Home > Archives (2006 on) > 2007 > June 30, 2007 > Remembering Nikhilda
I first met Nikhilda around the time when I was leaving for my chosen work in the village. I had only just returned to the North from K.N. Raj’s Centre for Development Studies in Trivandrum (now Thiruvananthapuram). There was an unpublished piece with me that I had written on economic development, and somebody advised me to contact Nikhilda, which I did. He asked me to come over to his Kaka Nagar residence. He sat in his special great chair and heard me very attentively. He was interested in my article which, as I came to know later, he published in an Annual Number of Mainstream. But he was far more interested in my plan to work in a village among the landless. For me it was an expression of moral and intellectual conviction and an adventure, a plunge into the unknown. His interest was both professional and ideological, but it gradually became a deeply personal one too. He suggested that I write to him from the village.
I did write to him, and he published my very first letter, a personal one, under the general caption ‘Letter from Village’ and with the title ‘The First Impressions’. Of course I didn’t get to see Mainstream in the village, but I learnt of it through someone coming from Banda. By this time I had reached the conclusion that it was impossible to carry on work with the landless without a supporting general activity, and I chose education as that activity. But this confronted me with the problem of constructing an all-weather building for the school. How was I to solve this problem? We were desperately short of funds as it was. So I wrote to various persons and I wrote to Nikhilda too. It was a long personal letter explaining the specific need for a building and the theoretical basis for undertaking educational activity at all. He promptly published my communication as a ‘Letter from Village’ and added a note from his own side suggesting to readers that they support the cause. Again, I learnt of this first from the numerous letters of encouragement that I got, and from the money orders and cheques that I received.
This pattern continued for several years. I would send a hand-written letter to him on almost any topic; and he would modify the first paragraph to make it look like an article, get it typed in his office, and publish it. Most of my letters were not on village life, but had to do with national issues of one kind or the other. His readiness to publish whatever I wrote was a tremendous encourage-ment to me. Perhaps I would have ceased writing but for this encouragement. After all, writing was and could be only an occasional activity for me, since I was enmeshed in a world of constant strife and intrigue. If I had met with editorial resistance as well I might have stopped writing altogether. In another way too I owe it to Nikhilda. By temperament I find it a strain to write into the void as it were, to an unknown and unknowable audience. I can’t say about others, but I feel better motivated to write when I know I am addressing someone specific. The letter format, which he accepted and encouraged, suited me perfectly at that time. Perhaps this style was needed in the earlier years, and I could not have done without it then. However, when a typist in Mainstream (not Nikhilda) once told me that he found it hard to decipher my manuscripts, I decided to follow the normal practice; and from then on I wrote articles in the usual way, sending them typed too.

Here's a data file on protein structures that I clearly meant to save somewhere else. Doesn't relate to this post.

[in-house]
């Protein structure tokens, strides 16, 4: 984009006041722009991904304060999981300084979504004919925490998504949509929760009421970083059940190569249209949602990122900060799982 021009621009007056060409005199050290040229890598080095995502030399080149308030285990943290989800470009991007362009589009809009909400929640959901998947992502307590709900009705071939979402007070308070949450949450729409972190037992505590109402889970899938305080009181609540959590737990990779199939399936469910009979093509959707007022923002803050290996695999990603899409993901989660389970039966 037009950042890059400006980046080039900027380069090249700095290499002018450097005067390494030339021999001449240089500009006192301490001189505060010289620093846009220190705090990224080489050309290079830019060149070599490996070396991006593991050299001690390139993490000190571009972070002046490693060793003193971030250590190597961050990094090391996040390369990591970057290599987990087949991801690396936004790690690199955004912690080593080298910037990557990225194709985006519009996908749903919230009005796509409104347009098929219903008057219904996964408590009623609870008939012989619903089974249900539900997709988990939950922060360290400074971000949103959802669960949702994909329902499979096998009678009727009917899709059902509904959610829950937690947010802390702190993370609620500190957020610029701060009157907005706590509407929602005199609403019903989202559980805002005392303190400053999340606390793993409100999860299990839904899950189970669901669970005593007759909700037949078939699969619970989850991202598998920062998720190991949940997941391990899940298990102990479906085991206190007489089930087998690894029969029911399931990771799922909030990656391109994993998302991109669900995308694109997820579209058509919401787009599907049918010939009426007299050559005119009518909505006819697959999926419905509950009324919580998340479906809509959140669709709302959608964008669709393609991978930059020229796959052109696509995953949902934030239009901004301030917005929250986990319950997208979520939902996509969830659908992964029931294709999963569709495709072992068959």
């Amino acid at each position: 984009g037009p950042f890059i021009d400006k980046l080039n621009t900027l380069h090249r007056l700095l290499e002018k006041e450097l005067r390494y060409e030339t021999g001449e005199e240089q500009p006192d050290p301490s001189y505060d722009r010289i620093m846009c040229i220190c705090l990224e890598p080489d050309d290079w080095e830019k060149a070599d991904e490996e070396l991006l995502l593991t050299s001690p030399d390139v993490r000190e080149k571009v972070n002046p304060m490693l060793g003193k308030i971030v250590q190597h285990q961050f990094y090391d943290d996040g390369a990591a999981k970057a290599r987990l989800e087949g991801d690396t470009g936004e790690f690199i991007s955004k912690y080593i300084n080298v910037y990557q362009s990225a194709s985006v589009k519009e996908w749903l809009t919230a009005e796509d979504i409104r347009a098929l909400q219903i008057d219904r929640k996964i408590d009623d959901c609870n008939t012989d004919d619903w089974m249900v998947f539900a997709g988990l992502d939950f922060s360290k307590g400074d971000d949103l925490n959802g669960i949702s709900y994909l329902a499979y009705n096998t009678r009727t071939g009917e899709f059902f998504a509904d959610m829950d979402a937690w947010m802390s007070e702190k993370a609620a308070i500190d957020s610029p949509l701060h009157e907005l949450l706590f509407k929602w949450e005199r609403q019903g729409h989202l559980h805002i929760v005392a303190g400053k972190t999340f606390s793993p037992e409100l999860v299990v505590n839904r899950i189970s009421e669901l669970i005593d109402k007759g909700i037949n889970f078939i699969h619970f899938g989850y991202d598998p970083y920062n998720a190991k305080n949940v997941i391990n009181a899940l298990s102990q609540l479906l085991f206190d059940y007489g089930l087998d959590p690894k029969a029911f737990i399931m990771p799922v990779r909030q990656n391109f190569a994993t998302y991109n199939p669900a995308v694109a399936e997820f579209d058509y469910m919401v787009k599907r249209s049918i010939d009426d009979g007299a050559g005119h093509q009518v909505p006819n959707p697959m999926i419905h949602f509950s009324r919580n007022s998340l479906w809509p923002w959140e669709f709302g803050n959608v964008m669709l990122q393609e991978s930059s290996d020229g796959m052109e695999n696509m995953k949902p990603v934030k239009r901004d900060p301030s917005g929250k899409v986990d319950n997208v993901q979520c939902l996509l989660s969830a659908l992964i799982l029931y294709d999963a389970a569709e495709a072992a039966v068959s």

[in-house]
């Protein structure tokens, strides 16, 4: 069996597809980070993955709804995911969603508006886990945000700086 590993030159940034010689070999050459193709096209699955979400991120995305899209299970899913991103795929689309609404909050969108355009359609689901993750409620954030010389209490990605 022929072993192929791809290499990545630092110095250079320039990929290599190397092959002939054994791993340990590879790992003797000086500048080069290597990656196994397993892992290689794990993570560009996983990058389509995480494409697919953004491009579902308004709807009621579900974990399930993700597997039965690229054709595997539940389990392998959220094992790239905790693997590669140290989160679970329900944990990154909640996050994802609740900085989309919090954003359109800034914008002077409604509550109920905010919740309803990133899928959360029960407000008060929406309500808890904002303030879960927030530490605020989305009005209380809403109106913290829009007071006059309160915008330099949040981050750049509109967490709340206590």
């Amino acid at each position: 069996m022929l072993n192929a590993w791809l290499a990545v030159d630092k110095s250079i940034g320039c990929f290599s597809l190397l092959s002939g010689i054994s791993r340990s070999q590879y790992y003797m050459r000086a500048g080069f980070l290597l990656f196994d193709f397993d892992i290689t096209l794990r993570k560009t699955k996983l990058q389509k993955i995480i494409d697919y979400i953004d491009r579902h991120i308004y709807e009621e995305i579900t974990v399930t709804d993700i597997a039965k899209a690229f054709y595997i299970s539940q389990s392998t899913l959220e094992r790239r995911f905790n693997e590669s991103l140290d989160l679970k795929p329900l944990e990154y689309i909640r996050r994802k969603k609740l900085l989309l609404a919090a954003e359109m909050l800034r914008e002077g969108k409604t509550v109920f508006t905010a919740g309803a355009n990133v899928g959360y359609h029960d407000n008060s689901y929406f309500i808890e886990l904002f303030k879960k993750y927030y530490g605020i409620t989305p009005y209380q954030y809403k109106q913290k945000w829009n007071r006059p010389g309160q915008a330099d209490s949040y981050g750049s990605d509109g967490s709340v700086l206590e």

Initially I had a very austere puritanical streak which expressed itself in the following manner. I aspired to work selflessly, so I decided that no thought of self ought to enter into my life or activities, and I should neither seek nor permit publicity in any form or manner. My writings too should therefore remain unpublicised, hence pseudonymous. On this principle my earlier pieces had been published under a pseudonym. No editor ever opposed me in this. It was Nikhilda alone who patiently argued with me and persuaded me to write in my own name.